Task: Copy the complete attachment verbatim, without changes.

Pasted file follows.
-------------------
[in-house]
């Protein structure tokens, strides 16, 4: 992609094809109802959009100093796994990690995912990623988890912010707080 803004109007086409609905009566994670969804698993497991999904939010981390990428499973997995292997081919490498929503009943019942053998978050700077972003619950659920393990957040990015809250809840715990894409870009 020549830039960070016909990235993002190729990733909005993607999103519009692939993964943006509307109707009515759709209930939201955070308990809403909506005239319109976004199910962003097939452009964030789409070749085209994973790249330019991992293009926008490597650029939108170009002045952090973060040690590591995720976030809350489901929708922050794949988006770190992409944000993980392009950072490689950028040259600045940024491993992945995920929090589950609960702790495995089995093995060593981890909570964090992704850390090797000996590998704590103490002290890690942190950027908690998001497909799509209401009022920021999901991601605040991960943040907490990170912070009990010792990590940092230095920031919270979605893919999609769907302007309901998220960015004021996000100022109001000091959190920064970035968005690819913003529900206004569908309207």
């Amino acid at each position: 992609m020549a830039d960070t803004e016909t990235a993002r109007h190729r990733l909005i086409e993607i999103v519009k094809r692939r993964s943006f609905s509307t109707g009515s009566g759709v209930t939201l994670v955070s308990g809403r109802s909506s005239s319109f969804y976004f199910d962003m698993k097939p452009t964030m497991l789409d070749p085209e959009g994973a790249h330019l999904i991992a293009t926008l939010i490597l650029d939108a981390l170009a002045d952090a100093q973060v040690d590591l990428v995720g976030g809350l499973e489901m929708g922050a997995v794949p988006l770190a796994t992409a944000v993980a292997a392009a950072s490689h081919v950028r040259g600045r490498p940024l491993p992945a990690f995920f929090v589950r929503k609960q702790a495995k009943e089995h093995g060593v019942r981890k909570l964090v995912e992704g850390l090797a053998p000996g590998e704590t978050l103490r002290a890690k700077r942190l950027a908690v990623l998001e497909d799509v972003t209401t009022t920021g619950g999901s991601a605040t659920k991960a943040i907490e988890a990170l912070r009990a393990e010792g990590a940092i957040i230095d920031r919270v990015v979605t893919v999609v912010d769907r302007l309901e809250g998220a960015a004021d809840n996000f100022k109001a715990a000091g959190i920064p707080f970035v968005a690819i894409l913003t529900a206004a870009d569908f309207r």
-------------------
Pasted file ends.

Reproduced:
[in-house]
């Protein structure tokens, strides 16, 4: 992609094809109802959009100093796994990690995912990623988890912010707080 803004109007086409609905009566994670969804698993497991999904939010981390990428499973997995292997081919490498929503009943019942053998978050700077972003619950659920393990957040990015809250809840715990894409870009 020549830039960070016909990235993002190729990733909005993607999103519009692939993964943006509307109707009515759709209930939201955070308990809403909506005239319109976004199910962003097939452009964030789409070749085209994973790249330019991992293009926008490597650029939108170009002045952090973060040690590591995720976030809350489901929708922050794949988006770190992409944000993980392009950072490689950028040259600045940024491993992945995920929090589950609960702790495995089995093995060593981890909570964090992704850390090797000996590998704590103490002290890690942190950027908690998001497909799509209401009022920021999901991601605040991960943040907490990170912070009990010792990590940092230095920031919270979605893919999609769907302007309901998220960015004021996000100022109001000091959190920064970035968005690819913003529900206004569908309207």
């Amino acid at each position: 992609m020549a830039d960070t803004e016909t990235a993002r109007h190729r990733l909005i086409e993607i999103v519009k094809r692939r993964s943006f609905s509307t109707g009515s009566g759709v209930t939201l994670v955070s308990g809403r109802s909506s005239s319109f969804y976004f199910d962003m698993k097939p452009t964030m497991l789409d070749p085209e959009g994973a790249h330019l999904i991992a293009t926008l939010i490597l650029d939108a981390l170009a002045d952090a100093q973060v040690d590591l990428v995720g976030g809350l499973e489901m929708g922050a997995v794949p988006l770190a796994t992409a944000v993980a292997a392009a950072s490689h081919v950028r040259g600045r490498p940024l491993p992945a990690f995920f929090v589950r929503k609960q702790a495995k009943e089995h093995g060593v019942r981890k909570l964090v995912e992704g850390l090797a053998p000996g590998e704590t978050l103490r002290a890690k700077r942190l950027a908690v990623l998001e497909d799509v972003t209401t009022t920021g619950g999901s991601a605040t659920k991960a943040i907490e988890a990170l912070r009990a393990e010792g990590a940092i957040i230095d920031r919270v990015v979605t893919v999609v912010d769907r302007l309901e809250g998220a960015a004021d809840n996000f100022k109001a715990a000091g959190i920064p707080f970035v968005a690819i894409l913003t529900a206004a870009d569908f309207r």